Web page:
Swansea Slip: Cleaning up the act

Early bathing in Swansea Bay ] The Slip emerges ] Swansea Slip : the place to be... ] Swansea Slip: The place to be (continued) ] Swansea Slip:decline and fall ] Swansea Slip: Cleaning up the act ] Swansea Bay : The cleanup starts here ] Building a bridge at Swansea Slip ] [ The Swansea Slip Bridge ] Bert and Dick at the Beach ] Early Swansea sewerage schemes ] Swansea's Main Drainage Scheme ] Swansea's Main Drainage Scheme (Continued) ] A Map of Swansea's Main Drainage Scheme ] Swansea's sewerage system under Mumbles Head ] The Mumbles Head sewer outfall ] Slip Statistics ]

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Will it still be quiet in two years time?

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Whatever way you view it, Welsh bathing waters are going to be crucially important to the economy in the next century. Locals and tourists alike have to be reassured that the horrors of the past will not be repeated, the water must be safe and the beaches must be clean.

An idea for a flagship standard for clean bathing water emerged from France in the mid 1980s. The concern, as in the UK, was over bathing water and sewage contamination. By 1987, the idea had developed sufficiently to be offered as one of the initiatives for the ‘European Year of the Environment’. The European Blue Flag Campaign was born. It quickly became more than a simple award. More challenging criteria were included, such as waste management and environmental planning. Special awards were also developed for marinas.

The Blue Flag criteria cover four aspects of beach management:

  • Water Quality
  • Environmental education and information
  • Environmental management
  • Safety and services

The criteria are complicated. This is not European bureaucracy at work but rather ensuring that unscrupulous governments and organisations do not try to side-step the rules. Unfortunately, the British government (amongst others) has a well-documented record in ‘loosely interpreting’ environmental legislation, particularly where bathing water quality is concerned. So the criteria are carefully worded to reduce any 'temptation.'

Getting a Blue Flag is a tall order. The environmental standards are just the beginning. A Blue Flag beach needs comprehensive support services such as lifeguards, information centres, educational and information support and quality services for beach users. Welsh Water and its partners in the Green Sea Initiative have set themselves the goal of 50 Welsh Blue Flag beaches by the year 2000. Twenty-two Blue Flags were awarded in 1999, if anything, that’s an indication of how hard and fair the standard is. Those twenty-two awards indicate a massive amount of investment and commitment by the members of the Green Sea initiative.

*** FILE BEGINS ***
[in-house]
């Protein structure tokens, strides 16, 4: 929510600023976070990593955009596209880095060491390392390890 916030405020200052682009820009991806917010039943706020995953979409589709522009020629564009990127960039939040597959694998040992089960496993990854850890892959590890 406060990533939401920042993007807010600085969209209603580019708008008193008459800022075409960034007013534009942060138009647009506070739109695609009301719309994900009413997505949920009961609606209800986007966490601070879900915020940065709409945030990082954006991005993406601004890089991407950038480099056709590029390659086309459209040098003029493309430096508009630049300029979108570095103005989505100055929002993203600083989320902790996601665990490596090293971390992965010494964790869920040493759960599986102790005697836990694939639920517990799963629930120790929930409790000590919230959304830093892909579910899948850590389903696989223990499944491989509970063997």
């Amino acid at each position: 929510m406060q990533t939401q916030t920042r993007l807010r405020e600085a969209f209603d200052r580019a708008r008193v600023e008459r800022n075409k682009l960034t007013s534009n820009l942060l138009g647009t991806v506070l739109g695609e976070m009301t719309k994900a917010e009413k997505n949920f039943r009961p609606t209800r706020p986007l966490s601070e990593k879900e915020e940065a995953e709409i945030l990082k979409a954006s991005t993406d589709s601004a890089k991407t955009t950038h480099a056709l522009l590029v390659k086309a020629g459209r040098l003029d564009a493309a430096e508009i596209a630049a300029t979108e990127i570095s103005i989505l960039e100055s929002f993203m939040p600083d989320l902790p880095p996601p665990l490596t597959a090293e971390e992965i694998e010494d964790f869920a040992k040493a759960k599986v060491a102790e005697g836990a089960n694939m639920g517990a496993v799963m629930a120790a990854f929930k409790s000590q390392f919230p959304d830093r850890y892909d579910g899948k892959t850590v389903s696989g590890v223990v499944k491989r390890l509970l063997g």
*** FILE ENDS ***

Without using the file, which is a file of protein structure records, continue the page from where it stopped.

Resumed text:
So where is Swansea in all of this? One thing is for certain, Swansea Bay is very dirty. Since 1989, the Bay has failed seven of the annual water quality tests, including the last four years in a row. Sewage contamination makes the waters of the bay unsafe.

This situation can not continue, and it won’t. Everyone agrees that the Bay is capable of Blue Flag status and the Slip will be at the centre of a rejuvenated Swansea Beach. The recovery has already started.

Swansea Bay: The future

 

SHW Microhistory: 9. The Black Point Burrows.

This little ecosystem of dunes is one of the most remarkable survivals of the landscape of the original site of the original settlement of Swenes'

This little group of sand dunes has survived almost untouched for perhaps two thousand years. Caught between the sea and the South Dock, they have escaped any development and landscaping, and give us an idea of how the mouth of the River Tawe looked when the Viking and Norman settlers first decided to build a permanent settlement.

The dunes owe their existence to the phenomenon of 'longshore drift' which

continually moves sand and sediment along the beach from Mumbles to be gathered up at this point where the currents of the bay would come into conflict with the river waters of the Tawe. For generations of Swansea seafarers the area was known as 'Black Point'. The point disappeared in the 1790s when the West Pier was built in an attempt to ease navigation into the mouth of the river. The dune field was once much larger and did form part of the corporate estate enclosed under the 1762 Enclosure Act.

The remarkable survival of the dunes up to the present day is down to the fact that there has never been any need to remove them, although they have been nibbled around the edges by various building projects over the years. The demolition of the adjacent factory means that there is no protection for the dunes and most likely they will now be destroyed by unscrupulous property developers in the rush to build more luxury housing.

More SHW Microhistory

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All content © Nigel A. Robins and Swansea History Web 2006, 2007

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